Hook, line and sinker


The fishing conditions are slowly improving for the month of April and the fish are responding as well.

Sunny skies and temperatures reaching well into the 80s last week have helped to cure some of the cabin fever that anglers have been experiencing.

Water temperatures, however, have been slower to respond but are now reading in the mid 50-degree range, somewhat cool for the second week of April but not so off the mark that the fishing shouldn’t rebound into a normal pattern in the coming weeks.

Sea conditions allowed anglers to head off the beach late last week before the wind arrived once again. Those heading to the Gulf Stream found some decent action from wahoo and a few blackfin tuna around the Same Ole Hole. The area around the Big Rock also held some wahoo and tuna as well as some dolphin and a couple of reports of sailfish. Closer to the beach, the bottom fishing has remained decent with reports of black sea bass in the 15-mile range with triggerfish and snapper being reported in deeper water around 40 miles out.

Inshore fishing has been steadily picking up with reports of red drum being caught in the creeks, channels and around the docks. Black drum are also becoming a regular topic of conversation among anglers and can be caught in the same locations the red drum are being found. Fresh shrimp, or at least the freshest shrimp you can find, rigged on two hook dropper rigs will ring the dinner bell for the black drum if they are anywhere in the vicinity.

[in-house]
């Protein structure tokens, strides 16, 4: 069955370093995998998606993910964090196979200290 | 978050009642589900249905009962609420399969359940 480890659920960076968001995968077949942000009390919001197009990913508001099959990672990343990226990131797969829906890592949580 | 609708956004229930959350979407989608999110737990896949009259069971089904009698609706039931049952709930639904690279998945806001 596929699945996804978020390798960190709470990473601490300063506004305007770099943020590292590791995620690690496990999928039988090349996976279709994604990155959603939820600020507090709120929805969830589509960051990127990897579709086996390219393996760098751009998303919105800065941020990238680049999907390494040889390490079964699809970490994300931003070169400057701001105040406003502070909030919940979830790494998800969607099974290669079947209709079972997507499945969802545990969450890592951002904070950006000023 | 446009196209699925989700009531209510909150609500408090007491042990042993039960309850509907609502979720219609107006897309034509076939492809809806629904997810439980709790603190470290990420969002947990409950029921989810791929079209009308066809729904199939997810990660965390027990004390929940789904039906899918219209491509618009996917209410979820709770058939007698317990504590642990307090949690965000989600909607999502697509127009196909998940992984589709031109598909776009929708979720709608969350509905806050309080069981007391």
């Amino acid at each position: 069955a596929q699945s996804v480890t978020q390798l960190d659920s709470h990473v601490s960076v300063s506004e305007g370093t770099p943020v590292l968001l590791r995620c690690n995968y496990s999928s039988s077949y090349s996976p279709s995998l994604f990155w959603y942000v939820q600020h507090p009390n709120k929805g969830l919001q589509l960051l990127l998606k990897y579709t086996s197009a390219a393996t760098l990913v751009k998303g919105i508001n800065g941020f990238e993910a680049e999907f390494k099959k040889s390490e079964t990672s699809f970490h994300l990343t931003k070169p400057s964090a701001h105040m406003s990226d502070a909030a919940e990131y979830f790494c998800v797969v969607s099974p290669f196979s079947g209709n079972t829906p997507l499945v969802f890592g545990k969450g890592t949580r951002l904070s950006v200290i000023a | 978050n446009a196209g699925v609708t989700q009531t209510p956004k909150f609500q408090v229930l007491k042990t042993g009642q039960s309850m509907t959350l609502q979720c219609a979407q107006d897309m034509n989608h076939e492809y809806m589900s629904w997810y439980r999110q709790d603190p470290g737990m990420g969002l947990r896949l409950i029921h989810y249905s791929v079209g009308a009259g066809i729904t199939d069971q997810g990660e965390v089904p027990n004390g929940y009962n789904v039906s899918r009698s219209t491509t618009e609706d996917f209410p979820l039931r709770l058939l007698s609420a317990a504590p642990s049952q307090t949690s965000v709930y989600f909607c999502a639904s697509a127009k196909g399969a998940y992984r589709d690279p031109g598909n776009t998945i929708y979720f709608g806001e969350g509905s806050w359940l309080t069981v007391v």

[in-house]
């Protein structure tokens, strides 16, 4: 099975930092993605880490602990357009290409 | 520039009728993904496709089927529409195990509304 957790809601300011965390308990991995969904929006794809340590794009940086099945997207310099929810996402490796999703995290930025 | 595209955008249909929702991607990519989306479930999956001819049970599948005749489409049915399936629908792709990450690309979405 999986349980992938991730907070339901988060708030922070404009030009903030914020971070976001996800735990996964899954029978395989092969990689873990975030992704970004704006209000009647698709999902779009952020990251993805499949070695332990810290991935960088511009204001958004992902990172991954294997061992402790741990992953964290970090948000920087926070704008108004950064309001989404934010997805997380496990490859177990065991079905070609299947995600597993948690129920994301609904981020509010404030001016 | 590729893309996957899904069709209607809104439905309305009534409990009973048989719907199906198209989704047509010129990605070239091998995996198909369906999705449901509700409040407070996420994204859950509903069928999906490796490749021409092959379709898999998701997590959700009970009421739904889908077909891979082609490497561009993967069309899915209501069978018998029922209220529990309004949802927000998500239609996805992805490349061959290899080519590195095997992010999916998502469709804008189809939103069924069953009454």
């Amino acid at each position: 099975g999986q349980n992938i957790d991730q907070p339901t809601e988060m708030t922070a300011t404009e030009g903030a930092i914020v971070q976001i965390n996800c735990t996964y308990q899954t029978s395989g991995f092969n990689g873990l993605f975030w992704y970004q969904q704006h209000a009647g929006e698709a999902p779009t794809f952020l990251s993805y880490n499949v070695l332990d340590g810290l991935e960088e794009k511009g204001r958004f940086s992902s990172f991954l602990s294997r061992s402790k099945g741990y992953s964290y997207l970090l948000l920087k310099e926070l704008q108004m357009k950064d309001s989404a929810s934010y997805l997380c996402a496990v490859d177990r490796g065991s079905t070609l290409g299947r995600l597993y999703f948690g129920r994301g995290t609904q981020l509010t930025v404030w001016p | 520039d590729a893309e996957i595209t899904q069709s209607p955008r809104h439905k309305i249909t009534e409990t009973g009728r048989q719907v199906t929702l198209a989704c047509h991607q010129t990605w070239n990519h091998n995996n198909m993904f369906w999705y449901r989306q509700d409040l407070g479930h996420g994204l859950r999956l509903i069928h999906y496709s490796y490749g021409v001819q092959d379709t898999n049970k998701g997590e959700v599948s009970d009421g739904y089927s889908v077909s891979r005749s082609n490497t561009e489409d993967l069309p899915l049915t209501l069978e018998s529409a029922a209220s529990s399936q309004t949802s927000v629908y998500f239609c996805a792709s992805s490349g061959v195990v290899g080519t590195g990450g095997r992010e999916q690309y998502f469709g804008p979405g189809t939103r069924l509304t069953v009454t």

The lower Cape Fear River is also holding some decent amounts of red drum in the bays and creeks. Soft artificial baits, such as Gulp, worked along the grass and around the oyster bars should entice a drum if it’s near. Now that the water has warmed a little, anglers are reporting more bait, such as mud minnows and tiger minnows. If using live bait sounds like a better option than fishing all day with artificials, then investing in a minnow trap is a good idea. Anglers’ opinions, as usual, vary when asked which bait is the best for minnow traps. Chicken liver and even bologna top the list. Dropping a baited trap in a creek or along an oyster bed for a couple of hours while you fish with artificial bait should produce enough minnows to finish out the day. However, as with anything in fishing, some days and locations produce more minnows than others, so don’t bank on just fishing with live minnows this early in the season.

Elsewhere, surf and pier fishing have been slowly improving as well, with reports of Virginia mullet and a few red drum being caught. The mullet are on the small side but there are a few keepers in the mix.

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